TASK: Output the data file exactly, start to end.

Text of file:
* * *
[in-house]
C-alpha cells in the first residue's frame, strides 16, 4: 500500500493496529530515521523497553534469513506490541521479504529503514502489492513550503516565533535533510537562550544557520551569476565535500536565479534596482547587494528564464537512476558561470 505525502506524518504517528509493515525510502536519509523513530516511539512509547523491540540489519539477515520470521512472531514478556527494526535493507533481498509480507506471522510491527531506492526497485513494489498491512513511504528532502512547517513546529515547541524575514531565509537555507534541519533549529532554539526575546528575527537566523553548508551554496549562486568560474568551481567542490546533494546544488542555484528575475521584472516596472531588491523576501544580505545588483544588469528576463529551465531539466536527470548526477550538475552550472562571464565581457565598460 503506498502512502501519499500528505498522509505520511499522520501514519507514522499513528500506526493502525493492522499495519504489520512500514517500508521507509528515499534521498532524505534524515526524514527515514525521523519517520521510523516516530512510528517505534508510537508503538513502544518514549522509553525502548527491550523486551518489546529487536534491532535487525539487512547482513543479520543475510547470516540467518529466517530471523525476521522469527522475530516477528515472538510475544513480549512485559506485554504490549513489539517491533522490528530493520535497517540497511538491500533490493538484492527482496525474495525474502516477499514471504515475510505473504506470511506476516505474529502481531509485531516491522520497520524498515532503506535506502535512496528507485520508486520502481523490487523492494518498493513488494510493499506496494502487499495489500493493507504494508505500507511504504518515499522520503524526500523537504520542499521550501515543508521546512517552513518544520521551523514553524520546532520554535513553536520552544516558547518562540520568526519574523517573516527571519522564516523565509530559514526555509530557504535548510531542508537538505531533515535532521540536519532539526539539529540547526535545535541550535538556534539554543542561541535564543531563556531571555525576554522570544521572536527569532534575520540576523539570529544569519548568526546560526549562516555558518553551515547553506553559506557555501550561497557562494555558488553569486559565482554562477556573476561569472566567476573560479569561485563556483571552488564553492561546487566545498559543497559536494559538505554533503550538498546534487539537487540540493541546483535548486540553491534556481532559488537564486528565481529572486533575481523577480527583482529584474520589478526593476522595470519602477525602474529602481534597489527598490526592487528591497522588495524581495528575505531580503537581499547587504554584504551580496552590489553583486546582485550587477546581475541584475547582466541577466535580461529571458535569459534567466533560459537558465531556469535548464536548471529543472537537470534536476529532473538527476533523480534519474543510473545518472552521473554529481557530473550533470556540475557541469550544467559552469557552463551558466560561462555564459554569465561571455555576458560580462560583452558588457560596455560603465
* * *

[in-house]
C-alpha cells in the first residue's frame, strides 16, 4: 500500500493496529530515521523497553534469513506490541521479504529503514502489492513550503516565533535533510537562550544557520551569476565535500536565479534596482547587494528564464537512476558561470 505525502506524518504517528509493515525510502536519509523513530516511539512509547523491540540489519539477515520470521512472531514478556527494526535493507533481498509480507506471522510491527531506492526497485513494489498491512513511504528532502512547517513546529515547541524575514531565509537555507534541519533549529532554539526575546528575527537566523553548508551554496549562486568560474568551481567542490546533494546544488542555484528575475521584472516596472531588491523576501544580505545588483544588469528576463529551465531539466536527470548526477550538475552550472562571464565581457565598460 503506498502512502501519499500528505498522509505520511499522520501514519507514522499513528500506526493502525493492522499495519504489520512500514517500508521507509528515499534521498532524505534524515526524514527515514525521523519517520521510523516516530512510528517505534508510537508503538513502544518514549522509553525502548527491550523486551518489546529487536534491532535487525539487512547482513543479520543475510547470516540467518529466517530471523525476521522469527522475530516477528515472538510475544513480549512485559506485554504490549513489539517491533522490528530493520535497517540497511538491500533490493538484492527482496525474495525474502516477499514471504515475510505473504506470511506476516505474529502481531509485531516491522520497520524498515532503506535506502535512496528507485520508486520502481523490487523492494518498493513488494510493499506496494502487499495489500493493507504494508505500507511504504518515499522520503524526500523537504520542499521550501515543508521546512517552513518544520521551523514553524520546532520554535513553536520552544516558547518562540520568526519574523517573516527571519522564516523565509530559514526555509530557504535548510531542508537538505531533515535532521540536519532539526539539529540547526535545535541550535538556534539554543542561541535564543531563556531571555525576554522570544521572536527569532534575520540576523539570529544569519548568526546560526549562516555558518553551515547553506553559506557555501550561497557562494555558488553569486559565482554562477556573476561569472566567476573560479569561485563556483571552488564553492561546487566545498559543497559536494559538505554533503550538498546534487539537487540540493541546483535548486540553491534556481532559488537564486528565481529572486533575481523577480527583482529584474520589478526593476522595470519602477525602474529602481534597489527598490526592487528591497522588495524581495528575505531580503537581499547587504554584504551580496552590489553583486546582485550587477546581475541584475547582466541577466535580461529571458535569459534567466533560459537558465531556469535548464536548471529543472537537470534536476529532473538527476533523480534519474543510473545518472552521473554529481557530473550533470556540475557541469550544467559552469557552463551558466560561462555564459554569465561571455555576458560580462560583452558588457560596455560603465